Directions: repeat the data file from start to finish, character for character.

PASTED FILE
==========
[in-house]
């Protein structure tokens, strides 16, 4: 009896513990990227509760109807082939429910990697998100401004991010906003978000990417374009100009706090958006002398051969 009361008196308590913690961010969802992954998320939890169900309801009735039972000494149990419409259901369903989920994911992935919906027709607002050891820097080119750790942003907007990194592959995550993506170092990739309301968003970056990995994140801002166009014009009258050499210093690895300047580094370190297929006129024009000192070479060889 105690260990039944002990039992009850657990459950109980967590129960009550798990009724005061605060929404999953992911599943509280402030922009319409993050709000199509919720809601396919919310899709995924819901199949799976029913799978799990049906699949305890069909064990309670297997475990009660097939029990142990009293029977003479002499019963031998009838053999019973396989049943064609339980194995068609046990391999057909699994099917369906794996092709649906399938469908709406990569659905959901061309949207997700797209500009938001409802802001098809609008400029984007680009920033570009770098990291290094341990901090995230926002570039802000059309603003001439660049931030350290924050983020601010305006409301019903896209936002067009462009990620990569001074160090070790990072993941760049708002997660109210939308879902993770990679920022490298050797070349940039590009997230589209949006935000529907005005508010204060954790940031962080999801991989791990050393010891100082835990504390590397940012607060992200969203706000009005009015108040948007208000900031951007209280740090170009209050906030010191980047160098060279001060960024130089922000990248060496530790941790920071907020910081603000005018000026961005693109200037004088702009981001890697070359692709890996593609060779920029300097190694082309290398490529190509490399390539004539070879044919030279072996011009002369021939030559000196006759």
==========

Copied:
[in-house]
């Protein structure tokens, strides 16, 4: 009896513990990227509760109807082939429910990697998100401004991010906003978000990417374009100009706090958006002398051969 009361008196308590913690961010969802992954998320939890169900309801009735039972000494149990419409259901369903989920994911992935919906027709607002050891820097080119750790942003907007990194592959995550993506170092990739309301968003970056990995994140801002166009014009009258050499210093690895300047580094370190297929006129024009000192070479060889 105690260990039944002990039992009850657990459950109980967590129960009550798990009724005061605060929404999953992911599943509280402030922009319409993050709000199509919720809601396919919310899709995924819901199949799976029913799978799990049906699949305890069909064990309670297997475990009660097939029990142990009293029977003479002499019963031998009838053999019973396989049943064609339980194995068609046990391999057909699994099917369906794996092709649906399938469908709406990569659905959901061309949207997700797209500009938001409802802001098809609008400029984007680009920033570009770098990291290094341990901090995230926002570039802000059309603003001439660049931030350290924050983020601010305006409301019903896209936002067009462009990620990569001074160090070790990072993941760049708002997660109210939308879902993770990679920022490298050797070349940039590009997230589209949006935000529907005005508010204060954790940031962080999801991989791990050393010891100082835990504390590397940012607060992200969203706000009005009015108040948007208000900031951007209280740090170009209050906030010191980047160098060279001060960024130089922000990248060496530790941790920071907020910081603000005018000026961005693109200037004088702009981001890697070359692709890996593609060779920029300097190694082309290398490529190509490399390539004539070879044919030279072996011009002369021939030559000196006759």